Introducing

Parmigiani Fleurier Toric Tourbillon Slate

Michel Parmigiani’s debut Toric watch of 1996 is coupled with an automatic extra-thin flying tourbillon movement (with micro-rotor) featured on the Tonda 1950.

calendar | ic_dehaze_black_24px By Rebecca Doulton | ic_query_builder_black_24px 3 min read |
Parmigiani Fleurier Toric Tourbillon Slate

Benefiting from the digital version of Watches & Wonders 2020, Parmigiani Fleurier has just presented the Toric Tourbillon Slate with a flying tourbillon at 7 o’clock, framed by a beautifully decorated dial and case. A hybrid of sorts, the Toric Tourbillon Slate appropriates the shell of the Toric watch family but is powered by its in-house, ultra-slim automatic flying tourbillon with micro-rotor, first seen inside the Tonda 1950 Tourbillon five years ago. Let’s take a closer look at this new and elegant piece.

Degrees of thin

Although Parmigiani does not openly engage in the ongoing battle to produce the thinnest watches on the market today, it is a worthy contender in the line-up of ultra-thin flying tourbillons. The first appearance of Parmigiani’s Automatic Flying Tourbillon was in 2015 inside an elegant 1950 Tonda case. This particular Tonda model took home the title of the ‘thinnest automatic flying tourbillon with micro-rotor’ powered by a movement just 3.4mm thick. The nuances are important, as you’ll see when we compare it to other ultra-thin tourbillon models.

The current title for the world’s thinnest automatic tourbillon watch is held by the Bvlgari Octo Finissimo Tourbillon Automatic. Coming in with an anorexic movement thickness of just 1.95mm, Bvlgari’s watch depends on a peripheral rotor for its power. The movement inside the Parmigiani model is thicker at 3.4mm but is powered by a platinum micro-rotor and the tourbillon is of the flying variety, not fixed in place by bridges. Closer in specs to Piaget’s Altiplano FlyingTourbillon model, the difference here is that the Altiplano relies on a manual-winding mechanism (no need for a rotor and generally thinner than automatics).

Parmigiani Fleurier Toric Tourbillon Slate

Hybridity

The Toric Tourbillon Slate that has just been officially presented is a hybrid. When clock and watch restorer Michel Parmigiani turned his hand to producing his own watch in 1996 for the fledgling Parmigiani brand, the result was the Toric. Bristling with references to Ancient Greece, Michel Parmigiani’s Toric watch was designed using the Golden Ratio (also known as Phi, in honour of the Greek sculptor Phidias who applied this ratio to design his sculptures). This watch was reissued recently and also launched in a slate grey version, close in style to today’s model. Although the new watch retains the elaborate external features of the Toric, the movement is the same one used onboard the Tonda 1950 Tourbillon: calibre PF517.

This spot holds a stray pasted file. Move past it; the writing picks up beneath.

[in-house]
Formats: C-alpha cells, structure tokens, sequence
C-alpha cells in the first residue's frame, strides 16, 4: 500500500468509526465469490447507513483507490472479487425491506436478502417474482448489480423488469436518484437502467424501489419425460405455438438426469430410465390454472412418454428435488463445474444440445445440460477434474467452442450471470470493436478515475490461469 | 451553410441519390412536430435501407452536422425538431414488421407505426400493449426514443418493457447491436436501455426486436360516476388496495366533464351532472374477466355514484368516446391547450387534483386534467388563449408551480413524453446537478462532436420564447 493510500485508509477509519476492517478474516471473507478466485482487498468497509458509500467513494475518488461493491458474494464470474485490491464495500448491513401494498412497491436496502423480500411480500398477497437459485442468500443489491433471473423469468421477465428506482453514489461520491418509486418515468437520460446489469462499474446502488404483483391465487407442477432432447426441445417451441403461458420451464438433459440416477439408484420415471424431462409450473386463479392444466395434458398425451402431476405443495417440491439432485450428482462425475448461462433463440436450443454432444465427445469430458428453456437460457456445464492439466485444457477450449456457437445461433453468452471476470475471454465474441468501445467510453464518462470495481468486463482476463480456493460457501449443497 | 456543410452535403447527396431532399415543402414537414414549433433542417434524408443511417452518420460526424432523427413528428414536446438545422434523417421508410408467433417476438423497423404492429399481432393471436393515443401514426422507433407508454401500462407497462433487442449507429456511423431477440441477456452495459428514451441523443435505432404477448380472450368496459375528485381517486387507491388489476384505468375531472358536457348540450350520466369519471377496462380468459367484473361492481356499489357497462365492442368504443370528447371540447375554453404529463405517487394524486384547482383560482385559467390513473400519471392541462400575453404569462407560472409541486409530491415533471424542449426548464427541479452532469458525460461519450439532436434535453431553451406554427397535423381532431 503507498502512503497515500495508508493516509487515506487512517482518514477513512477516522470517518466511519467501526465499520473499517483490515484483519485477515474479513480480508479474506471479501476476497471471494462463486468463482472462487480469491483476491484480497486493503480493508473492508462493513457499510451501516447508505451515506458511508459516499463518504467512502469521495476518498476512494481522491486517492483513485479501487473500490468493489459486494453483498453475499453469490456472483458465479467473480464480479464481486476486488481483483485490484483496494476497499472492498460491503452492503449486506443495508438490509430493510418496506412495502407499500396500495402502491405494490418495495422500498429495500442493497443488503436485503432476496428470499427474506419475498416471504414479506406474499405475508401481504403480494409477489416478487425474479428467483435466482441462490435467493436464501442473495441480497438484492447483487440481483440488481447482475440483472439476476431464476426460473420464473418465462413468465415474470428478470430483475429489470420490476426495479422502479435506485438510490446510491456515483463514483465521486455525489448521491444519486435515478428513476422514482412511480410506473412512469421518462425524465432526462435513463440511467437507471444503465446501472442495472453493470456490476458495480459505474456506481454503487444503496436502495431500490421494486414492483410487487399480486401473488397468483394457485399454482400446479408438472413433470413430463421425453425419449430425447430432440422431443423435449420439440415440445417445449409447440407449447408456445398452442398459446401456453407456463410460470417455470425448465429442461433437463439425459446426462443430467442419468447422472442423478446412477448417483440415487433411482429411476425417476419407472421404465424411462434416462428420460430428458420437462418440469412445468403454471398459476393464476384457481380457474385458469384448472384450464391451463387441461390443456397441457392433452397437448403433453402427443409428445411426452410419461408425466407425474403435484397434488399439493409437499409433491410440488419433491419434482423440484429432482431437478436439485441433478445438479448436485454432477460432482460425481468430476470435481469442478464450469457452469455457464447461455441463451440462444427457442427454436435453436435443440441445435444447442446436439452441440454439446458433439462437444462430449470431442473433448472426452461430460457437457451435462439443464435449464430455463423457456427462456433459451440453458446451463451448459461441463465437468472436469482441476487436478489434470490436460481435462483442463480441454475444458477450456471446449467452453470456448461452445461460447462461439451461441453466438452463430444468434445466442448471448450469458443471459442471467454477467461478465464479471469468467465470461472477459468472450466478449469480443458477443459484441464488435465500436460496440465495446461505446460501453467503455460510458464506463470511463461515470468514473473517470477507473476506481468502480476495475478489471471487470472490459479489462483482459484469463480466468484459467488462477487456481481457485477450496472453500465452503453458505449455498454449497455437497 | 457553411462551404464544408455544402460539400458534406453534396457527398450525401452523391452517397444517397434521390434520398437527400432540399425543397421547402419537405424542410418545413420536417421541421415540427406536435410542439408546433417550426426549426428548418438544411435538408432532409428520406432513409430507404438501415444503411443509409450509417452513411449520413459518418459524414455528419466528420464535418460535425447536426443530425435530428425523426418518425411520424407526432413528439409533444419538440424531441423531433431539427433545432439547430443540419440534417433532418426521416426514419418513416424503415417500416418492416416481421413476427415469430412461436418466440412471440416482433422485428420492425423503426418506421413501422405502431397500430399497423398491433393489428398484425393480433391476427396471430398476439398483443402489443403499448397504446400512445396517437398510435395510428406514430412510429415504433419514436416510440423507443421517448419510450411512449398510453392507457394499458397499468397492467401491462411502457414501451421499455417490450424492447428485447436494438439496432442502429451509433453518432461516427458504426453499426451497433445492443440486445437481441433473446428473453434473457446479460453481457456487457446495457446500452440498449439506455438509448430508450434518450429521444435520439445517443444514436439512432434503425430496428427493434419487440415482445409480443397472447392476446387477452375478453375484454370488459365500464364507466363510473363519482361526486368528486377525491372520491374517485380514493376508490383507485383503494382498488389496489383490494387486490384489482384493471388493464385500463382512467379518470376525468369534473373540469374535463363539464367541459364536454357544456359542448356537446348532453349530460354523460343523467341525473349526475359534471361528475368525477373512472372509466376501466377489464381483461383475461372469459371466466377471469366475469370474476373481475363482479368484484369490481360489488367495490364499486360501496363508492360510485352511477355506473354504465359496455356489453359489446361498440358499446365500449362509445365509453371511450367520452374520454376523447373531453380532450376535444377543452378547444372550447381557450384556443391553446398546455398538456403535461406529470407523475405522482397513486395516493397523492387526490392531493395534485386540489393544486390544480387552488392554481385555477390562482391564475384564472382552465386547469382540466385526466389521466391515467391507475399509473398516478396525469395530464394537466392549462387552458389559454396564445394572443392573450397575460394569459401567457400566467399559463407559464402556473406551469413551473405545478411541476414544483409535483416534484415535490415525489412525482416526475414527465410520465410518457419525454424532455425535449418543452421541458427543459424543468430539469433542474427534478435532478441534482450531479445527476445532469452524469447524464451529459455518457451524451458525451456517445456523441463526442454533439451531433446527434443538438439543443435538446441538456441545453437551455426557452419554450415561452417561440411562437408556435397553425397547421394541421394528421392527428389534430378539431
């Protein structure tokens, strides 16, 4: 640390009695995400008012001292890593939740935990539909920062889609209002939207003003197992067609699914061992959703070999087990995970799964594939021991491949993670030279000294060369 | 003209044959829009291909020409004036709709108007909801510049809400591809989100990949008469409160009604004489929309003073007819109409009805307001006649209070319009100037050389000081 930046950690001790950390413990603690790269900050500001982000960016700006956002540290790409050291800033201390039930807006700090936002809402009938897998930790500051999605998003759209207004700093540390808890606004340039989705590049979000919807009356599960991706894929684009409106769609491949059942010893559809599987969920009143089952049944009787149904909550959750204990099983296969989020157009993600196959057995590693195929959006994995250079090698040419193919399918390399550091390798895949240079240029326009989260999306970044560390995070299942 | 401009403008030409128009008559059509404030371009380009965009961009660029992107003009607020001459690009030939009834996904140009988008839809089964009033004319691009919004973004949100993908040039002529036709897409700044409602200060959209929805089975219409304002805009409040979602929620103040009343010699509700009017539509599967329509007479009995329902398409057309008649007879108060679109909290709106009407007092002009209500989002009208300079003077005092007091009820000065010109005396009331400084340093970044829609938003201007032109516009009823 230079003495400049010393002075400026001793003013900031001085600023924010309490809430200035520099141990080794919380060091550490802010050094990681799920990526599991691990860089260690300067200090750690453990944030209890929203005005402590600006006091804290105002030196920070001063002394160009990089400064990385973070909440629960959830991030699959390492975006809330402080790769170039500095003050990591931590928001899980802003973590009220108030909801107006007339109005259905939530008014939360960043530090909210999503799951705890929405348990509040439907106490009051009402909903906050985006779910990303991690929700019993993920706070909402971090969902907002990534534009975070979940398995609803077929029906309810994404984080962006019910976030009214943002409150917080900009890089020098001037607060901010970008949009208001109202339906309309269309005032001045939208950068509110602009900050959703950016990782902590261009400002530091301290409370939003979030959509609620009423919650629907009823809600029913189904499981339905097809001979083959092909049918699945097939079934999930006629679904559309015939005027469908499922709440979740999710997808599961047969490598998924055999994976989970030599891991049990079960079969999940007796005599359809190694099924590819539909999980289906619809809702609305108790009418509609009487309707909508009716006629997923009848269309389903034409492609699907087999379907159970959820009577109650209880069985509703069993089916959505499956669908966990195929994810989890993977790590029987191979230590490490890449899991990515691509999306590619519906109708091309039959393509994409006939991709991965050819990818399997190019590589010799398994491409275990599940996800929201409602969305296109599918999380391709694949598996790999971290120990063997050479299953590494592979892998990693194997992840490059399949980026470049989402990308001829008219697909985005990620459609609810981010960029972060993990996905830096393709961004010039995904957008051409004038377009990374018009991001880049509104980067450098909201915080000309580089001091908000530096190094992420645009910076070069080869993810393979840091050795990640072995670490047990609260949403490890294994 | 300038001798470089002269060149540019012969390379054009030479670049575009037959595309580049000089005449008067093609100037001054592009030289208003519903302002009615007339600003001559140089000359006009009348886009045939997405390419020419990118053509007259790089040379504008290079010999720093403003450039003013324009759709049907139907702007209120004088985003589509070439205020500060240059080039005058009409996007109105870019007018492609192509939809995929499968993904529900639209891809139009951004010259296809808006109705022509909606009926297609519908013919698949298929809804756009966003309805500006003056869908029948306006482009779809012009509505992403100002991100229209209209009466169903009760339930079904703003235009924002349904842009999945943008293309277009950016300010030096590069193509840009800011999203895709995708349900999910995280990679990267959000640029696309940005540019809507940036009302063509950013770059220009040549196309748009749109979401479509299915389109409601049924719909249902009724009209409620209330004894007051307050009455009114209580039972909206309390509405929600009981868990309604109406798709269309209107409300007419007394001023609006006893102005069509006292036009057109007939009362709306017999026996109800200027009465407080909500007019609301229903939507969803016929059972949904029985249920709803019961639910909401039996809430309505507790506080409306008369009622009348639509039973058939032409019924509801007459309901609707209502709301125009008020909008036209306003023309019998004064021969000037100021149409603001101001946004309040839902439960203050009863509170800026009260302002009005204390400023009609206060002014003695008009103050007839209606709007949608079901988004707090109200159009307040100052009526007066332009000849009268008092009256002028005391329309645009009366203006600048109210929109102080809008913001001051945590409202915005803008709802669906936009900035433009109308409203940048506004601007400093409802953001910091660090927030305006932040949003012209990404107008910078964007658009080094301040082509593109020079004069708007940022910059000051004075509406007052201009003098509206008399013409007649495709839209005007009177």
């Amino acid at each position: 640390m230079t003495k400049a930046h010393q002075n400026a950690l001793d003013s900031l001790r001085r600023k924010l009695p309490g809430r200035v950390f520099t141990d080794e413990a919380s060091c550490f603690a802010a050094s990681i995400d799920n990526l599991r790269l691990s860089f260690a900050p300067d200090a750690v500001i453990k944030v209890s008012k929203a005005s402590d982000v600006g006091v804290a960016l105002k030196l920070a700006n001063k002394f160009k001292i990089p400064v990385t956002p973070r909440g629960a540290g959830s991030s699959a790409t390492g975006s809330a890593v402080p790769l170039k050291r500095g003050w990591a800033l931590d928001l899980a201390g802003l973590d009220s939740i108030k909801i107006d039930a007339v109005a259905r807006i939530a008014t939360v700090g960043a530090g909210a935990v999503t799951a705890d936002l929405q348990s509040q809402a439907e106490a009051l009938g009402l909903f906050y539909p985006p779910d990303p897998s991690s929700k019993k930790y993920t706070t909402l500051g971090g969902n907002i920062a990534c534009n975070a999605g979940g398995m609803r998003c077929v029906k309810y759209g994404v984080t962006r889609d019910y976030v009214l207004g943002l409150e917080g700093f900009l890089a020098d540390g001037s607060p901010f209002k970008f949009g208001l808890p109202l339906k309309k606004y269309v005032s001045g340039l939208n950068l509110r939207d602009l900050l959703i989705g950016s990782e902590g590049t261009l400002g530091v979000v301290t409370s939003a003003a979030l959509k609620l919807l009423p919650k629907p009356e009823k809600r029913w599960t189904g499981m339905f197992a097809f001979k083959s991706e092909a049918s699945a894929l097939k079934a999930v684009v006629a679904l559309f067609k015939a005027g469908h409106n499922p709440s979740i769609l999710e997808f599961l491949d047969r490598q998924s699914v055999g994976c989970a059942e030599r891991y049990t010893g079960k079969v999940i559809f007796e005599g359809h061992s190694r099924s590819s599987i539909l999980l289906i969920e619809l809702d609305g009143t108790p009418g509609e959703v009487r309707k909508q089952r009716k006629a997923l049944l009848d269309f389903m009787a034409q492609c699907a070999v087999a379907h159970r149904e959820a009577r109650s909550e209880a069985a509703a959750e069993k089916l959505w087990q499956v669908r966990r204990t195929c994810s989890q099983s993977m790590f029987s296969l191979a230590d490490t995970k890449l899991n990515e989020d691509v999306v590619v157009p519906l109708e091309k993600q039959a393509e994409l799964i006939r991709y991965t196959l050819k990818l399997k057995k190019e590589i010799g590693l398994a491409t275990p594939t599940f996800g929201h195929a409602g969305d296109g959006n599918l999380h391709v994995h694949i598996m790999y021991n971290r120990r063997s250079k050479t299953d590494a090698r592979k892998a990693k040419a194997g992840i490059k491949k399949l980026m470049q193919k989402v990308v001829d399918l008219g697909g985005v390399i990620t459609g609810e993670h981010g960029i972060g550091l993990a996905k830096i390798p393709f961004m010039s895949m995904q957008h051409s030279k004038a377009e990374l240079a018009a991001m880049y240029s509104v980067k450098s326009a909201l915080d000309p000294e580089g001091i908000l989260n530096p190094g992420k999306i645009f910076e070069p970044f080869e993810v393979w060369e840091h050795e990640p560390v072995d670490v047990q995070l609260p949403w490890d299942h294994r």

Case and dial

The three-part case of the Toric Tourbillon Slate is crafted in 18k red gold, polished with the hallmark knurled bezel and sloping lugs. The diameter is 42.8mm and the profile is 9.45mm. This is slightly larger and thicker than the original Tonda 1950 Tourbillon, which measured 40.2mm x 8.65mm. Like other Toric Chronomètre models, the dial is decorated with a hypnotic rice grain guilloché pattern that mimics the concentric patterns that can be found on a pine cone (Fibonacci spiral).

Parmigiani Fleurier Toric Tourbillon Slate

Executed entirely by hand, the slate grey background is offset with applied red gold Arabic numerals and elegant, partially skeletonised, golden javelin-style hour and minute hands with luminescent tips. The 60-second tourbillon is off-centred at 7 o’clock and an external track doubles up as a small seconds indicator. The flying tourbillon cage is reputedly one of the lightest cages. Weighing just 0.255 grams, it is crafted from titanium.

Parmigiani Fleurier Toric Tourbillon Slate

pf517 Movement

The sapphire crystal caseback reveals the in-house PF517 automatic extra-thin flying tourbillon movement. Like all Parmigiani watches, the movement is beautifully decorated and features circular Côtes de Genève, hand-bevelled bridges and a barleycorn guilloché engraving on the platinum micro-rotor. With 207 parts, a 3Hz frequency and a power reserve of 48h, the movement measures 32mm diameter and has an ultra-thin height of 3.4mm.

Parmigiani Fleurier Toric Tourbillon Slate

Strap, Availability and Price

The Parmigiani Fleurier Toric Tourbillon Slate in 18k red gold comes with a Havana alligator strap made for Parmigiani by Hermès (one of the few things that is outsourced by the brand) and is attached to the wrist with a red gold pin buckle. The model is a limited edition of 25 pieces and will retail for CHF 130,000. For more information, please consult parmigiani.com.

3 responses

  1. Beautiful. Would it be more so without the ‘Tourbillon 60 secondes’ text arc? Hmm.

  2. @Gav totally agree about the ‘Tourbillon 60 secondes’ arc.. Furthermore, case size is too large by today’s standards. Obviously watch is to be worn by people not only with big pockets but big wrists as well.. pity… the design is so beatiful and elegant…

Leave a Reply